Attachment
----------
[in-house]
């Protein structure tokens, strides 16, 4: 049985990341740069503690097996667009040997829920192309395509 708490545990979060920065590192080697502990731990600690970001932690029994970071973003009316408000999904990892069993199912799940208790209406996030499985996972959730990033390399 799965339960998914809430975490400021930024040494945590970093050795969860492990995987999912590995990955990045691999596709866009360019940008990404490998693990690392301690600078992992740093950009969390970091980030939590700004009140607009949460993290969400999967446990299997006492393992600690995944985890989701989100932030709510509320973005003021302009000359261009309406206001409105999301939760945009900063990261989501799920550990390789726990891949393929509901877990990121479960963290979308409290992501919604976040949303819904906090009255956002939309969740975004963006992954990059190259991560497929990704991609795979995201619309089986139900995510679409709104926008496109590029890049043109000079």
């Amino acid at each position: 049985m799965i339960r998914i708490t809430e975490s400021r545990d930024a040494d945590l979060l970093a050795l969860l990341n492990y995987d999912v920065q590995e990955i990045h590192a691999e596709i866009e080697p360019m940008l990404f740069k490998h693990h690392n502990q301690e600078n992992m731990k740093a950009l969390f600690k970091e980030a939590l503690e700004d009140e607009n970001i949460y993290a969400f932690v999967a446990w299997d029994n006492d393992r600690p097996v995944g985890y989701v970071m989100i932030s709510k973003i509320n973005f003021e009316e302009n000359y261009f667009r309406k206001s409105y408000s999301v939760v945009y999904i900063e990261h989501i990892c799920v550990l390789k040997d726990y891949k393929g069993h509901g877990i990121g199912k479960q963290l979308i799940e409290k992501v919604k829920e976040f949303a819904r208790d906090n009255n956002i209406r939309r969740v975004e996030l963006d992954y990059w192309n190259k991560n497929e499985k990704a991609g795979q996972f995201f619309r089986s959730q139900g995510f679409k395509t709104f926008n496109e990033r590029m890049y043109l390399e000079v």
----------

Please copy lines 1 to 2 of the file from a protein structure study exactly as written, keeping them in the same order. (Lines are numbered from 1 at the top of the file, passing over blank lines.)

[in-house]
């Protein structure tokens, strides 16, 4: 049985990341740069503690097996667009040997829920192309395509 708490545990979060920065590192080697502990731990600690970001932690029994970071973003009316408000999904990892069993199912799940208790209406996030499985996972959730990033390399 799965339960998914809430975490400021930024040494945590970093050795969860492990995987999912590995990955990045691999596709866009360019940008990404490998693990690392301690600078992992740093950009969390970091980030939590700004009140607009949460993290969400999967446990299997006492393992600690995944985890989701989100932030709510509320973005003021302009000359261009309406206001409105999301939760945009900063990261989501799920550990390789726990891949393929509901877990990121479960963290979308409290992501919604976040949303819904906090009255956002939309969740975004963006992954990059190259991560497929990704991609795979995201619309089986139900995510679409709104926008496109590029890049043109000079």